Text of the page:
44. This number was found by dividing each member's total net worth growth percentage by the number of years included in the calculation.
  45. This figure represents the total percentage growth divided by the number of years for which there are net worth figures for each member.
  46. This figure was calculated using median asset data from the Census Bureau. Please see the Congressional Net Worth data for Ballotpedia spreadsheet for more information on this calculation.
  47. GovTrack, "Rep. William Keating," accessed July 18, 2013
  48. OpenCongress, "William Keating," accessed August 5, 2013
  49. GovTrack, "Bill Keating," accessed April 2013
  50. LegiStorm, "Bill Keating," accessed 2012
  51. National Journal, "TABLE: House Liberal Scores by Issue Area," accessed February 26, 2013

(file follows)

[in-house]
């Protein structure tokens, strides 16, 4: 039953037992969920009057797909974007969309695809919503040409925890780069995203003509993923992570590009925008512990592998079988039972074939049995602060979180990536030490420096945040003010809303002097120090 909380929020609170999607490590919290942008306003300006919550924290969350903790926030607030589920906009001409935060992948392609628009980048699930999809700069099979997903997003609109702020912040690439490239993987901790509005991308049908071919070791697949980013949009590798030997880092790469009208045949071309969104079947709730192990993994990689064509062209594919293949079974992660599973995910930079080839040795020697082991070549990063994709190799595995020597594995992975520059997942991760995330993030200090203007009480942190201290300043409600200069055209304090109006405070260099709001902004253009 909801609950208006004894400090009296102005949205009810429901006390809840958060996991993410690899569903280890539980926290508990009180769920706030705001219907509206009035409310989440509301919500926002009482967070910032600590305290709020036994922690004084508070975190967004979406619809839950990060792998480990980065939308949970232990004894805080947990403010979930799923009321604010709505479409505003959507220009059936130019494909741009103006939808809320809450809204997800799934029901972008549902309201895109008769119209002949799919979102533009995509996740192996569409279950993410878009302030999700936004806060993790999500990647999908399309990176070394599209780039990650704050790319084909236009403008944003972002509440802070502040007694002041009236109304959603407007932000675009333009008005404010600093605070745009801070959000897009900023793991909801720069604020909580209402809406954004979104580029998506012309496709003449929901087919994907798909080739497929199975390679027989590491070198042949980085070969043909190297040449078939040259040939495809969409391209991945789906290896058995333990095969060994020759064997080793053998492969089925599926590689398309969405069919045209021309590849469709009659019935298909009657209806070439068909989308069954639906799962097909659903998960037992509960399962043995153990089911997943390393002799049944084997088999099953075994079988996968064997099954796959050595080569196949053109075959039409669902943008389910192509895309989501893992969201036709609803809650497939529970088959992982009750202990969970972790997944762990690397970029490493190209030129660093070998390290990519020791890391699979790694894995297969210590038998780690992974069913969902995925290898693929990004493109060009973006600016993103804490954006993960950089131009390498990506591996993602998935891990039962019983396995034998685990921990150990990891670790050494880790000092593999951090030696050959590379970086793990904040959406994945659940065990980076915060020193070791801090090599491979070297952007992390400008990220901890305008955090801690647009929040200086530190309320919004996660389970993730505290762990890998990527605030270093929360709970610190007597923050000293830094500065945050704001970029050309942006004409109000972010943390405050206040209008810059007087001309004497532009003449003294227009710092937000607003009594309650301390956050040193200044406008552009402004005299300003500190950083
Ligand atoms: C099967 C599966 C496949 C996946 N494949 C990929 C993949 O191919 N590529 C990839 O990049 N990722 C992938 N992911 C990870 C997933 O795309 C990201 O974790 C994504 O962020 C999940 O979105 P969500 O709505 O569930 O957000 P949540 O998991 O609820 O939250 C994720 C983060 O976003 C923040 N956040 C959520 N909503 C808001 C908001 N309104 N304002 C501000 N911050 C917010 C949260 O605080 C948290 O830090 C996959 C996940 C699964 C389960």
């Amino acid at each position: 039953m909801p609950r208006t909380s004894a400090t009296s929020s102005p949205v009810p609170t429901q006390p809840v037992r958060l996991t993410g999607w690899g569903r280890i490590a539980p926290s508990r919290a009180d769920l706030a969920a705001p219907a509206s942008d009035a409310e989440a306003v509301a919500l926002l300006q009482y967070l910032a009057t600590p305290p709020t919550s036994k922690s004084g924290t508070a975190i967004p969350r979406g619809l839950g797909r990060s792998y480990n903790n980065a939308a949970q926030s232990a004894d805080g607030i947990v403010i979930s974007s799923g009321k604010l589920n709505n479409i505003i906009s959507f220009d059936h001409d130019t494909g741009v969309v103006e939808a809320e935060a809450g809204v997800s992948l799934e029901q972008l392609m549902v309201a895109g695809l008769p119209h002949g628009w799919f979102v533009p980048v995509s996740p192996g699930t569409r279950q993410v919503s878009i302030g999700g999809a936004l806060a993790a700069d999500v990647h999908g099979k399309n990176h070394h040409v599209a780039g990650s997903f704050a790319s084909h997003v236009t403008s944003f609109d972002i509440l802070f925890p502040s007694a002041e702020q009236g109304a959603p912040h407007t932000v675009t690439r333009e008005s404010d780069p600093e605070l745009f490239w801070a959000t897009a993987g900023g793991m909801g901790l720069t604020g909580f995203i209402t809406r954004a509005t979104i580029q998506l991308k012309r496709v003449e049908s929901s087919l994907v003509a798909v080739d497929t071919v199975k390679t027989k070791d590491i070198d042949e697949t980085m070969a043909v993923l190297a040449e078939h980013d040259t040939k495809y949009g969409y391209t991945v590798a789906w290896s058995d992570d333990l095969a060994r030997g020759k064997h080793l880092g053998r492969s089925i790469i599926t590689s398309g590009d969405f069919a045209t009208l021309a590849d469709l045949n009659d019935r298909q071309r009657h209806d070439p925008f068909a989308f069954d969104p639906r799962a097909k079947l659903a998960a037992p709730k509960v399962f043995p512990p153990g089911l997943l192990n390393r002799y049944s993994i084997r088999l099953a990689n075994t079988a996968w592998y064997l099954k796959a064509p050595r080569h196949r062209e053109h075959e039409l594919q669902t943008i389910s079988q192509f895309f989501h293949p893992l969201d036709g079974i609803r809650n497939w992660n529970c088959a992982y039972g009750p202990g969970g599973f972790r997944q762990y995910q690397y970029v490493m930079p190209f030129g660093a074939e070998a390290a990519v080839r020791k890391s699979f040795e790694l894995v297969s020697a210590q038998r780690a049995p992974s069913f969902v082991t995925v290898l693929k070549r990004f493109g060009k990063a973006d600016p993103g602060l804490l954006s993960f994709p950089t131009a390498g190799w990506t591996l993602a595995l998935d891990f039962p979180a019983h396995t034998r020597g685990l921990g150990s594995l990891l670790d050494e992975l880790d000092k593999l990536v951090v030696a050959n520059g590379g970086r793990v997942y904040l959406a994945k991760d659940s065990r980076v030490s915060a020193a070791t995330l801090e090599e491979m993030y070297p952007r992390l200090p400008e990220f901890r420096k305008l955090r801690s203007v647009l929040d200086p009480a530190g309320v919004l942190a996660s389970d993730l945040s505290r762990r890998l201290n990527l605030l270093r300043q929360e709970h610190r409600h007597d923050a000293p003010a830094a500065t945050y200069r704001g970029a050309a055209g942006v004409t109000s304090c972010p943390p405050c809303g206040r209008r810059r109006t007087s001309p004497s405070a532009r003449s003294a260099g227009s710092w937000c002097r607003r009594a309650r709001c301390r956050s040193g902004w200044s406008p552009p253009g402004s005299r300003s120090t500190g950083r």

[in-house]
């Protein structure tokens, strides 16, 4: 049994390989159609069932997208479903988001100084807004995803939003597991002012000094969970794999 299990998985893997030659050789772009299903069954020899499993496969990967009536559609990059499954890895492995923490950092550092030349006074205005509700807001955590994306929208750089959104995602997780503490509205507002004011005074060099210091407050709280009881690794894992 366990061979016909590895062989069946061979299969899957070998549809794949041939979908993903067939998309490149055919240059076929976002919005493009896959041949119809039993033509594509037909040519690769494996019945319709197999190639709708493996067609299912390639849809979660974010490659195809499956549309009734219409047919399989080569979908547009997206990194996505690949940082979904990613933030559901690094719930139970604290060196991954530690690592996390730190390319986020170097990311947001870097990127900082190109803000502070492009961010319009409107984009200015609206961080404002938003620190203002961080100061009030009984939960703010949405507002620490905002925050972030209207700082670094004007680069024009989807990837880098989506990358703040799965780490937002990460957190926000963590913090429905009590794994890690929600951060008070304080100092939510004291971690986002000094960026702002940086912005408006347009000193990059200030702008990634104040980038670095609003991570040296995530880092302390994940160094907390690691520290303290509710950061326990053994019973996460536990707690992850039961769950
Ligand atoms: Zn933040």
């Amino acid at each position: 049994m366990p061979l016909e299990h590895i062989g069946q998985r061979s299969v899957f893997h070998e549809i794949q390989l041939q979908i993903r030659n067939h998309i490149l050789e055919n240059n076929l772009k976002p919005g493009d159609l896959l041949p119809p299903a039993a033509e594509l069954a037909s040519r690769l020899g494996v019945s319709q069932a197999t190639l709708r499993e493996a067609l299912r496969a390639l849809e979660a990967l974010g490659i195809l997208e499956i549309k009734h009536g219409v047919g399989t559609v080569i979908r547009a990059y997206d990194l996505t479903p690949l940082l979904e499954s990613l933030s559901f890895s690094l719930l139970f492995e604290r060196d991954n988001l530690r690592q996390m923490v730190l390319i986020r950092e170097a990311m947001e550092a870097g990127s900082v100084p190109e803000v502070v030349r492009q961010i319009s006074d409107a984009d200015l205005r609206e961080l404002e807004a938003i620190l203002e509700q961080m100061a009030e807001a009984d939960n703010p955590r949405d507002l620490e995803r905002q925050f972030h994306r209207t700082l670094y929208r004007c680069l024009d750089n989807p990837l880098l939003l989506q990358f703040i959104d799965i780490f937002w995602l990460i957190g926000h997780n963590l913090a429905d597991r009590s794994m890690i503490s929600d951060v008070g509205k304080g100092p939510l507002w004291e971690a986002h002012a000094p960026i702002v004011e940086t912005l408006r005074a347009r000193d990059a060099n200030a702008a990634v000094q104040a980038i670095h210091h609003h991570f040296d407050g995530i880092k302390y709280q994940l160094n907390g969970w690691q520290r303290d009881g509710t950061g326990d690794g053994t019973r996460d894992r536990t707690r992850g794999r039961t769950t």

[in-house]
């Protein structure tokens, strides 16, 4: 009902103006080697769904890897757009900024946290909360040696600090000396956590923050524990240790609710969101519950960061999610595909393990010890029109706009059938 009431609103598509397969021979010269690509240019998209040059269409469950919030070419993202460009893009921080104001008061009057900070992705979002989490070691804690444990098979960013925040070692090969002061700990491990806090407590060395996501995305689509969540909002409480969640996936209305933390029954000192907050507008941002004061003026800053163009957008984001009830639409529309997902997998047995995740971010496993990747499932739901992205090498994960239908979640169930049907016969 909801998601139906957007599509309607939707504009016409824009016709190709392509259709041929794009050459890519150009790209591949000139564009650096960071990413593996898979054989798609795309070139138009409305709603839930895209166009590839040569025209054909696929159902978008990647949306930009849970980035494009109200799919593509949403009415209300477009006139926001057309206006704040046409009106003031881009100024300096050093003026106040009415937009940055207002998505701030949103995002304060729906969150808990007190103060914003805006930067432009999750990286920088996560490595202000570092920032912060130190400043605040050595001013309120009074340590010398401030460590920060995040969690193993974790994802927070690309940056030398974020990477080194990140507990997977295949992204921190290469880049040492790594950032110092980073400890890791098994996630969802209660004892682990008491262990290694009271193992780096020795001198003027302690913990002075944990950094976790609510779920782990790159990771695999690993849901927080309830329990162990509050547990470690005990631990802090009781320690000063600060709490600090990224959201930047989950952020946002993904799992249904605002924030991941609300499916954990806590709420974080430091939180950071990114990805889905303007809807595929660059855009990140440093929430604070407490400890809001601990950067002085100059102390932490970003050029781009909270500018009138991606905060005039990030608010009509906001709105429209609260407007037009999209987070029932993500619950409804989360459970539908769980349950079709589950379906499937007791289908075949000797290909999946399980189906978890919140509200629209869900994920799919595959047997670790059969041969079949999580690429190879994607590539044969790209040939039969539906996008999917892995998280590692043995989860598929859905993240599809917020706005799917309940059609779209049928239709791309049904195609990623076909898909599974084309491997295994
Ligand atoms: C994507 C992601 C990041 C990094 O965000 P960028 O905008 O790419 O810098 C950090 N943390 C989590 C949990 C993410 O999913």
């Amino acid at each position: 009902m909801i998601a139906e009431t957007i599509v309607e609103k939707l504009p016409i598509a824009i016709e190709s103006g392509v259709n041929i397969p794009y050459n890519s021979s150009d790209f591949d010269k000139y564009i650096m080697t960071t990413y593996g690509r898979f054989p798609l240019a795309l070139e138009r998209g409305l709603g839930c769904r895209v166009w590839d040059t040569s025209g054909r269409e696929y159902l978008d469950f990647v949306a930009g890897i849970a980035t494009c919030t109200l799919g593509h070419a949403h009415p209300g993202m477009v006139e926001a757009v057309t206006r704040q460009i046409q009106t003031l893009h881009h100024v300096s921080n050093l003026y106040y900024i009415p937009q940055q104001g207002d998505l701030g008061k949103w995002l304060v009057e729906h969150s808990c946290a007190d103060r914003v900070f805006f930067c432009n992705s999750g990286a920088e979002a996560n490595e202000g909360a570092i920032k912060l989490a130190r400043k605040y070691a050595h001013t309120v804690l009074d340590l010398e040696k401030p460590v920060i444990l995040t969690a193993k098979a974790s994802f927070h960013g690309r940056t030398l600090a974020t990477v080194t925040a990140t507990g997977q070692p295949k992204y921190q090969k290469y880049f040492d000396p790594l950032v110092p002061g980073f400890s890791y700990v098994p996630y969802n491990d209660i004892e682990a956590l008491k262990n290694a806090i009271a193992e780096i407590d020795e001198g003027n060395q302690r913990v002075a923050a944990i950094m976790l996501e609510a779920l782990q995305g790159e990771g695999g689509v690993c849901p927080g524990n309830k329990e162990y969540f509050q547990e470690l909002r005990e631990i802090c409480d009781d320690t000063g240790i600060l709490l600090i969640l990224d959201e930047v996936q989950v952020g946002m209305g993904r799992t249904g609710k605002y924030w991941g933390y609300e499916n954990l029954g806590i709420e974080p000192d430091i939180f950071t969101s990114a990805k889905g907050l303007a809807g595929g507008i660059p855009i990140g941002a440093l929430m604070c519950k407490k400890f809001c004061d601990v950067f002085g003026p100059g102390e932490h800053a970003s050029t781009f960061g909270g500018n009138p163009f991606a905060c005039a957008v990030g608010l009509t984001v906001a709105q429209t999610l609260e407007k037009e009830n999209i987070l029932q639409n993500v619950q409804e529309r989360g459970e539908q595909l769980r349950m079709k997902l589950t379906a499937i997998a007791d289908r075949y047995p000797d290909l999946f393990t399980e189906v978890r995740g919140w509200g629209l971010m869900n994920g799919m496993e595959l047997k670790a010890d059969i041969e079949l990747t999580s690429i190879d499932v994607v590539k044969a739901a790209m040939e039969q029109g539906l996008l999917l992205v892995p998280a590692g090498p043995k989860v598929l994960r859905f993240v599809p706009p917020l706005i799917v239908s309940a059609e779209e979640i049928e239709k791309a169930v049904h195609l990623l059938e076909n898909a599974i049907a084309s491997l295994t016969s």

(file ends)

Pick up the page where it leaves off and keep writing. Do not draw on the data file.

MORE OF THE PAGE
52. National Journal, "Searchable Vote Ratings Tables: House," accessed February 23, 2012
  53. OpenCongress, "Voting With Party," accessed June 6, 2013
Political offices
Preceded by
Stephen Lynch
U.S. House of Representatives - Massachusetts, District 10
2013-Present
Succeeded by
'
Preceded by
Bill Delahunt
U.S. House of Representatives - Massachusetts, District 10
2011-2013
Succeeded by
N/A
Preceded by
'
Norwood District Attorney
1999-2010
Succeeded by
'
Preceded by
'
Massachusetts State Senate
1985-1998
Succeeded by
'
Preceded by
'
Massachusetts House of Representatives
1977-1984
Succeeded by
'